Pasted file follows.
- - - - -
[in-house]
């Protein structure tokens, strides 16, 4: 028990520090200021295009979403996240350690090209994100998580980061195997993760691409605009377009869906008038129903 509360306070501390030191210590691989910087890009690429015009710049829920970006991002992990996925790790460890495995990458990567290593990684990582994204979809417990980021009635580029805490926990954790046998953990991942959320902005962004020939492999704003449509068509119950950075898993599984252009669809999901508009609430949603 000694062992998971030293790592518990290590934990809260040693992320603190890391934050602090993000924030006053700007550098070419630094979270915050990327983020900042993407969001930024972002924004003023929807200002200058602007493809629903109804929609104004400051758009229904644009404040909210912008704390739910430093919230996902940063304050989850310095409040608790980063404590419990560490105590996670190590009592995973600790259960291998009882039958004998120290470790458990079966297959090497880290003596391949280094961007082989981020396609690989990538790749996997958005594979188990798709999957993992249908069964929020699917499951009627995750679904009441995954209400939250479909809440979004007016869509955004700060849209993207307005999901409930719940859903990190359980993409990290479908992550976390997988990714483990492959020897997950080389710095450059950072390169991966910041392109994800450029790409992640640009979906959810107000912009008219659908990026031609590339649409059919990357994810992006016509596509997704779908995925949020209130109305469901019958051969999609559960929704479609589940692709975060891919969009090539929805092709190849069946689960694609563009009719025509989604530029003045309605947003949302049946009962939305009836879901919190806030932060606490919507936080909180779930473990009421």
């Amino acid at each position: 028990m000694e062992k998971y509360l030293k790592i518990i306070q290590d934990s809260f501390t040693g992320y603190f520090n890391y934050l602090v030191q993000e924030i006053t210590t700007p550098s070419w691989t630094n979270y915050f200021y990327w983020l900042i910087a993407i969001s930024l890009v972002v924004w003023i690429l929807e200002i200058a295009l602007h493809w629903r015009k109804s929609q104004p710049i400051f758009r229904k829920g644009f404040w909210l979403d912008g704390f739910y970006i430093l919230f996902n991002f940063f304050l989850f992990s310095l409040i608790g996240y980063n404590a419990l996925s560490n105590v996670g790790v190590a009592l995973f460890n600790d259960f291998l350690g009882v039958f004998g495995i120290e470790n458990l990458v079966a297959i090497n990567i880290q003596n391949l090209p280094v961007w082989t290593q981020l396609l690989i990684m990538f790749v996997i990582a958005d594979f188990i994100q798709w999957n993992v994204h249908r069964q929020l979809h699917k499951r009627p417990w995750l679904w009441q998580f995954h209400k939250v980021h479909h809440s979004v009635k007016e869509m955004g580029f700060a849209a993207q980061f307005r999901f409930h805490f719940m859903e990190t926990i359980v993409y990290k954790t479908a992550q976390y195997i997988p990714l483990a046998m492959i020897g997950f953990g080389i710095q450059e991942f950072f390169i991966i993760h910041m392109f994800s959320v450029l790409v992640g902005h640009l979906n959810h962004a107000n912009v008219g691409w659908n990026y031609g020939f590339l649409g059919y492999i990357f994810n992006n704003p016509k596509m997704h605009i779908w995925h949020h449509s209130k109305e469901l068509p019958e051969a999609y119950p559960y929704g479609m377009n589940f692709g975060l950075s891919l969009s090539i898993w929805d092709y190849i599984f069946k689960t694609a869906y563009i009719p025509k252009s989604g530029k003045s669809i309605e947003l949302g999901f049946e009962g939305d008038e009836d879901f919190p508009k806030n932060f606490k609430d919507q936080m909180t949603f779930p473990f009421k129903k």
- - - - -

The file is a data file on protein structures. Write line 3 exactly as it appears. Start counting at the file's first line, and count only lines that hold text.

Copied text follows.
């Amino acid at each position: 028990m000694e062992k998971y509360l030293k790592i518990i306070q290590d934990s809260f501390t040693g992320y603190f520090n890391y934050l602090v030191q993000e924030i006053t210590t700007p550098s070419w691989t630094n979270y915050f200021y990327w983020l900042i910087a993407i969001s930024l890009v972002v924004w003023i690429l929807e200002i200058a295009l602007h493809w629903r015009k109804s929609q104004p710049i400051f758009r229904k829920g644009f404040w909210l979403d912008g704390f739910y970006i430093l919230f996902n991002f940063f304050l989850f992990s310095l409040i608790g996240y980063n404590a419990l996925s560490n105590v996670g790790v190590a009592l995973f460890n600790d259960f291998l350690g009882v039958f004998g495995i120290e470790n458990l990458v079966a297959i090497n990567i880290q003596n391949l090209p280094v961007w082989t290593q981020l396609l690989i990684m990538f790749v996997i990582a958005d594979f188990i994100q798709w999957n993992v994204h249908r069964q929020l979809h699917k499951r009627p417990w995750l679904w009441q998580f995954h209400k939250v980021h479909h809440s979004v009635k007016e869509m955004g580029f700060a849209a993207q980061f307005r999901f409930h805490f719940m859903e990190t926990i359980v993409y990290k954790t479908a992550q976390y195997i997988p990714l483990a046998m492959i020897g997950f953990g080389i710095q450059e991942f950072f390169i991966i993760h910041m392109f994800s959320v450029l790409v992640g902005h640009l979906n959810h962004a107000n912009v008219g691409w659908n990026y031609g020939f590339l649409g059919y492999i990357f994810n992006n704003p016509k596509m997704h605009i779908w995925h949020h449509s209130k109305e469901l068509p019958e051969a999609y119950p559960y929704g479609m377009n589940f692709g975060l950075s891919l969009s090539i898993w929805d092709y190849i599984f069946k689960t694609a869906y563009i009719p025509k252009s989604g530029k003045s669809i309605e947003l949302g999901f049946e009962g939305d008038e009836d879901f919190p508009k806030n932060f606490k609430d919507q936080m909180t949603f779930p473990f009421k129903k």